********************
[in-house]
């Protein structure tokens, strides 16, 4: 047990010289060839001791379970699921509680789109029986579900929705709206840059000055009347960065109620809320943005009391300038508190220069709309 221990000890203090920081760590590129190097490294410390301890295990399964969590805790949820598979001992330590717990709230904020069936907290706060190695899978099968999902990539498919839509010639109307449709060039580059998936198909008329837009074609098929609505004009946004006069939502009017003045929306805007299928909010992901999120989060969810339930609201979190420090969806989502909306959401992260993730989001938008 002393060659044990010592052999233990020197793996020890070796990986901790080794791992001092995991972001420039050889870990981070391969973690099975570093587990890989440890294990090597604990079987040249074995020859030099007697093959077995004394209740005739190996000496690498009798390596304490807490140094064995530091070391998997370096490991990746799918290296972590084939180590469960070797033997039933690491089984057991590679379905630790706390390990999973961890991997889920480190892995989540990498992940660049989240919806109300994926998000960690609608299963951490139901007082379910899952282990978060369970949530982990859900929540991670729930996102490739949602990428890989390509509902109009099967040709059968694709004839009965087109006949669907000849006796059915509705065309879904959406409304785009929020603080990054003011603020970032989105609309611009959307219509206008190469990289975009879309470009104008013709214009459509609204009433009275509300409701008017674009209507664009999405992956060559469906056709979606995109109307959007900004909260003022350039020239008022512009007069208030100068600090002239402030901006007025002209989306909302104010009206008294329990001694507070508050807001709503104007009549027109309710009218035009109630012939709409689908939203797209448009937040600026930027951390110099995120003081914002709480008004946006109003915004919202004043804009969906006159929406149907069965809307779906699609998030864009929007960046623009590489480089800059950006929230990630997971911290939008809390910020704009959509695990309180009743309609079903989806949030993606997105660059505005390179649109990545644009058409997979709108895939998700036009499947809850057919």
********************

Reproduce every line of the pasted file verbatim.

[in-house]
């Protein structure tokens, strides 16, 4: 047990010289060839001791379970699921509680789109029986579900929705709206840059000055009347960065109620809320943005009391300038508190220069709309 221990000890203090920081760590590129190097490294410390301890295990399964969590805790949820598979001992330590717990709230904020069936907290706060190695899978099968999902990539498919839509010639109307449709060039580059998936198909008329837009074609098929609505004009946004006069939502009017003045929306805007299928909010992901999120989060969810339930609201979190420090969806989502909306959401992260993730989001938008 002393060659044990010592052999233990020197793996020890070796990986901790080794791992001092995991972001420039050889870990981070391969973690099975570093587990890989440890294990090597604990079987040249074995020859030099007697093959077995004394209740005739190996000496690498009798390596304490807490140094064995530091070391998997370096490991990746799918290296972590084939180590469960070797033997039933690491089984057991590679379905630790706390390990999973961890991997889920480190892995989540990498992940660049989240919806109300994926998000960690609608299963951490139901007082379910899952282990978060369970949530982990859900929540991670729930996102490739949602990428890989390509509902109009099967040709059968694709004839009965087109006949669907000849006796059915509705065309879904959406409304785009929020603080990054003011603020970032989105609309611009959307219509206008190469990289975009879309470009104008013709214009459509609204009433009275509300409701008017674009209507664009999405992956060559469906056709979606995109109307959007900004909260003022350039020239008022512009007069208030100068600090002239402030901006007025002209989306909302104010009206008294329990001694507070508050807001709503104007009549027109309710009218035009109630012939709409689908939203797209448009937040600026930027951390110099995120003081914002709480008004946006109003915004919202004043804009969906006159929406149907069965809307779906699609998030864009929007960046623009590489480089800059950006929230990630997971911290939008809390910020704009959509695990309180009743309609079903989806949030993606997105660059505005390179649109990545644009058409997979709108895939998700036009499947809850057919």